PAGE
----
Building Fisherfolk Capacity as Climate Adaptation

Working alongside Tambuyog Development Center in Bantayan Island, has been truly revelatory for me to understand the Philippines as an archipelago.  While TIGRA and I are no longer working on the island, Tambuyog is continuing to build capacity in communities affected by Typhoon Yolanda.  I wanted to write this post in honour of World Fisheries Day.

The sea is a commons, shared by many and owned by none.  For Filipino fisherfolk, the sea is a source of sustenance, of livelihood, and of leisure.  It is also a battleground where there are constant resource conflicts over how to use the productive near shore areas surrounding 36,000 km of Philippine coastline.  That’s a lot to manage!

Primary players in this battle over resource use in the coastal areas are coal-fired power plants, the concrete and aggregate industry, tourism businesses, fish ponds, and small-scale and commercial fishers.  Each prizes the coast for its seemingly endless abundance.  And while the earth is resilient, our environment’s capacity to provide has been pushed to its limits.  Too many of our waterways have been over-fished, the corals destroyed, mangroves uprooted, beaches dredged (even quarried for sand), and polluted by garbage and toxic wastes.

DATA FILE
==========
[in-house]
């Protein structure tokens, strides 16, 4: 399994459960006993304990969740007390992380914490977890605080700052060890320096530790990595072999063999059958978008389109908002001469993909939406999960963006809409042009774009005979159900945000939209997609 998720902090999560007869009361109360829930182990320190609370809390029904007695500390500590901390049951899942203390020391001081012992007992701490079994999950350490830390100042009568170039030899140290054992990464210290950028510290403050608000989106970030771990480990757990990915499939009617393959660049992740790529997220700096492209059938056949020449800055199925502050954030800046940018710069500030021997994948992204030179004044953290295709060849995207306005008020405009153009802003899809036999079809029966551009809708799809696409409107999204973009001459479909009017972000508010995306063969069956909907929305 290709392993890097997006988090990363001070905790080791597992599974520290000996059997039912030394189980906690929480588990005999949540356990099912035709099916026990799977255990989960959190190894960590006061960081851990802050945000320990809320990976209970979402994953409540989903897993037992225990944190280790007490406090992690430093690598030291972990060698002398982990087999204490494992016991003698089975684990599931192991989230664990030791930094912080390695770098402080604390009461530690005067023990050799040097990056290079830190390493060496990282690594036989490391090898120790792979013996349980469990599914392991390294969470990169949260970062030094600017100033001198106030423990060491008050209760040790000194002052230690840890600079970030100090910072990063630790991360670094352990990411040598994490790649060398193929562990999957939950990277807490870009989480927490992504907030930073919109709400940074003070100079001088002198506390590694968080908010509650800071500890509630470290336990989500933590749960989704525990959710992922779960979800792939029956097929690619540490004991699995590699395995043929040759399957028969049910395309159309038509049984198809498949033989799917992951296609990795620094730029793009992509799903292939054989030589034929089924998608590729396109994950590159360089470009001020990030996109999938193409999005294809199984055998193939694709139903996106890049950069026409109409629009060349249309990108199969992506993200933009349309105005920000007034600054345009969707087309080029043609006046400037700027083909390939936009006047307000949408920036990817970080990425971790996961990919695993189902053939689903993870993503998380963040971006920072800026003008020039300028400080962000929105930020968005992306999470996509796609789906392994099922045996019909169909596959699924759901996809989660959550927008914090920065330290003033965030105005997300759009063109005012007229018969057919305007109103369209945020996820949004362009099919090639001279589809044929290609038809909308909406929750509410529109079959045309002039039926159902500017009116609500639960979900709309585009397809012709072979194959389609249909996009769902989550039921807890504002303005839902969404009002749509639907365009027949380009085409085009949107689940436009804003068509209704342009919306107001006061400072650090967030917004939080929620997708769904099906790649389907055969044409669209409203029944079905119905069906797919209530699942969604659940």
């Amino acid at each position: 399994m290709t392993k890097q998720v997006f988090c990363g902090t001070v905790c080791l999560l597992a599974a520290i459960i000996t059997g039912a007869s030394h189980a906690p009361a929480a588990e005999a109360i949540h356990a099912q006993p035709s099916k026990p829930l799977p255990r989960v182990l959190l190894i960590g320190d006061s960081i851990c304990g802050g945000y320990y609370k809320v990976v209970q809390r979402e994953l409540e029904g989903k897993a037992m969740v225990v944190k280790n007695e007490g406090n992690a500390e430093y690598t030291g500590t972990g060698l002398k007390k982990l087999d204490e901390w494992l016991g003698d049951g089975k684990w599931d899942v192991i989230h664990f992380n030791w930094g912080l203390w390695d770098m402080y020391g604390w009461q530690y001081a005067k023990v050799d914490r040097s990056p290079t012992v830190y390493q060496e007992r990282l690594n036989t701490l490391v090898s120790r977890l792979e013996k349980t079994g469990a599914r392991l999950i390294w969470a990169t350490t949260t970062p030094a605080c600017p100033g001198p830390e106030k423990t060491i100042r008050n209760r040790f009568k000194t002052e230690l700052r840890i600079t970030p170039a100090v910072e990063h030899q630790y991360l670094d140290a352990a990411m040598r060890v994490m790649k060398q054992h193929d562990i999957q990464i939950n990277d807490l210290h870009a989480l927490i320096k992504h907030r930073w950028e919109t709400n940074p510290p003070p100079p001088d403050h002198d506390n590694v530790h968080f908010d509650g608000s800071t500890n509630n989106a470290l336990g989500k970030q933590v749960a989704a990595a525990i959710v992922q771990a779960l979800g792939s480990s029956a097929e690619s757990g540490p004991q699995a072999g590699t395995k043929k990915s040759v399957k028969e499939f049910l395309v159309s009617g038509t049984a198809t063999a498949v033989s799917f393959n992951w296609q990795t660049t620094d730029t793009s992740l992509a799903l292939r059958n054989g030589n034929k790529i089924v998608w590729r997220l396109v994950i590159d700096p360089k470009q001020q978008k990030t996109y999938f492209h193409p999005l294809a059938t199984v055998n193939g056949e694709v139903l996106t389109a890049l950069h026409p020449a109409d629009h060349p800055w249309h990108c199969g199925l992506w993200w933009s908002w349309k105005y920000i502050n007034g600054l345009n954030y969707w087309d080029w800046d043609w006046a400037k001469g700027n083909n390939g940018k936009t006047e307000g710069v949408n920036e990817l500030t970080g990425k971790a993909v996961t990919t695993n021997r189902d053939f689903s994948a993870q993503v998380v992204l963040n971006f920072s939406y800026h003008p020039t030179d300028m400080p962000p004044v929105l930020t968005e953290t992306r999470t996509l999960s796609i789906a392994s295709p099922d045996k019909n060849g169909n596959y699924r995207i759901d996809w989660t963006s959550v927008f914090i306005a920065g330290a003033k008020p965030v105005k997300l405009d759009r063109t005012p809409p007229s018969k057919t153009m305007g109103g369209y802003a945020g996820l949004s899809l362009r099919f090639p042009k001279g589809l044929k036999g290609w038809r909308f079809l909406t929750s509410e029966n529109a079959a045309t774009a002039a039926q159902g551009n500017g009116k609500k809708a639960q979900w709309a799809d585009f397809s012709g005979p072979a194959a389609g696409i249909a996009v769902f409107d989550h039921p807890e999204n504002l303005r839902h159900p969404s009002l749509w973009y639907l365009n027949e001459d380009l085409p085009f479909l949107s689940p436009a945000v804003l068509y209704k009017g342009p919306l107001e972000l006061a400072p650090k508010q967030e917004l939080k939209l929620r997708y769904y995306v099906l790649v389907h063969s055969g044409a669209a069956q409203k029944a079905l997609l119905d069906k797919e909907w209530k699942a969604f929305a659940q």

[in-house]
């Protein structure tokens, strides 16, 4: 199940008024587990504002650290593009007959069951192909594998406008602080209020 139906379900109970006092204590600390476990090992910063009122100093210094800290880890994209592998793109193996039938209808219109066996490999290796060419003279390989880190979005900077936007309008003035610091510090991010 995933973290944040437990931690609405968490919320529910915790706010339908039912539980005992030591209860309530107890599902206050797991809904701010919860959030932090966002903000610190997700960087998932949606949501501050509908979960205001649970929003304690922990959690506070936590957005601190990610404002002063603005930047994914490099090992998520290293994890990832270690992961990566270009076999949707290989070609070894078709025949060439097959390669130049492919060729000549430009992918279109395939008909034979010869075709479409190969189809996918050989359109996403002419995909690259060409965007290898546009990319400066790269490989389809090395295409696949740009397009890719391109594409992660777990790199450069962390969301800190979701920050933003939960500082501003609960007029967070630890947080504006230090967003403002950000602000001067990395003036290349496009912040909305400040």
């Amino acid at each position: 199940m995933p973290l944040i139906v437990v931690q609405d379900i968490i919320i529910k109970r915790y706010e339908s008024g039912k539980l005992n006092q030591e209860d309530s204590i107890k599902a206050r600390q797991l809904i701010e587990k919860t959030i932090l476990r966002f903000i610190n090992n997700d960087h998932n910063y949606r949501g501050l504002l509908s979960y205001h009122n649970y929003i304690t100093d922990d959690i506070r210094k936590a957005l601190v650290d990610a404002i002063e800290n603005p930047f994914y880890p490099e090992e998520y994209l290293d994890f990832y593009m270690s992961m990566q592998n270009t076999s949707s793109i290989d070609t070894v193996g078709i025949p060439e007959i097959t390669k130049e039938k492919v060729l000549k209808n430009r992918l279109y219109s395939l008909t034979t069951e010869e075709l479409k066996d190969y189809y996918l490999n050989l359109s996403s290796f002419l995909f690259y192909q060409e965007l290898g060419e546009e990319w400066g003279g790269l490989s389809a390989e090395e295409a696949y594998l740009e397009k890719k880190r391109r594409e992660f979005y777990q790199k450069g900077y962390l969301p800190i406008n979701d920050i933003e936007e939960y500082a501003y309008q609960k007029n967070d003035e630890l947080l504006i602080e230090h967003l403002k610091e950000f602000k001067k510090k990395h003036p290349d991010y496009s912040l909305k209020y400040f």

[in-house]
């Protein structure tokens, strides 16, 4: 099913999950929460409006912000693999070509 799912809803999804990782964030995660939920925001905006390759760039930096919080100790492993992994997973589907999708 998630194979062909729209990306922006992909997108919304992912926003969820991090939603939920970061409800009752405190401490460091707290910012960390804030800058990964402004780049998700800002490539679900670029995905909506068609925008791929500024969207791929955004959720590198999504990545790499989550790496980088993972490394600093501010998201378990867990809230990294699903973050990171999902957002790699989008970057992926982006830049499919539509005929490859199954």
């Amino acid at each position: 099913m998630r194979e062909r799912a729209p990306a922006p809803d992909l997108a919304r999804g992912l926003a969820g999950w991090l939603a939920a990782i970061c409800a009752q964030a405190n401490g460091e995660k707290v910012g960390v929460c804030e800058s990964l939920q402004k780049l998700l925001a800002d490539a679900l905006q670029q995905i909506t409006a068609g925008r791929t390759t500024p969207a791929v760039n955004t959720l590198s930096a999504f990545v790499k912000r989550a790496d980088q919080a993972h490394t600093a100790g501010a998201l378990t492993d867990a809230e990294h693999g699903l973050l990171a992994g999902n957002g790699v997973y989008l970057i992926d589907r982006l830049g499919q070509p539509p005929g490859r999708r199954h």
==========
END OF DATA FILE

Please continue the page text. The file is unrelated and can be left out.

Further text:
Tambuyog’s work for the last 30 years has focused on small-scale fishers defined as boats “bangka” less than 3 tonnes.  They believe that small-scale fishers, who are often poor and marginalized in our society run by landowners and business elites, are the best positioned to deal with the convergence of crises affecting the coastal areas.  If empowered, they can and are managing the nearshore areas in a way that respect ecological limits and builds social and economic equity.

While climate adaptation wasn’t a buzz word, when Tambuyog began their work decades ago, today, it captures the essence of what solutions to climate change really look like:  small collectives of producers making decisions about how and where to fish, and how to support our families during times of low catch.

Climate-resilient field school

Here is a photo of one such collective learning about climate-resilient hog raising and feeds as supplementary livelihood.  They are adapting to current realities and making plans together for a future in harmony with the ebb and flow of nature’s abundance.  This takes work, struggle and shared mission.  Mabuhay Tambuyog and all collectives of small-scale fisherfolk!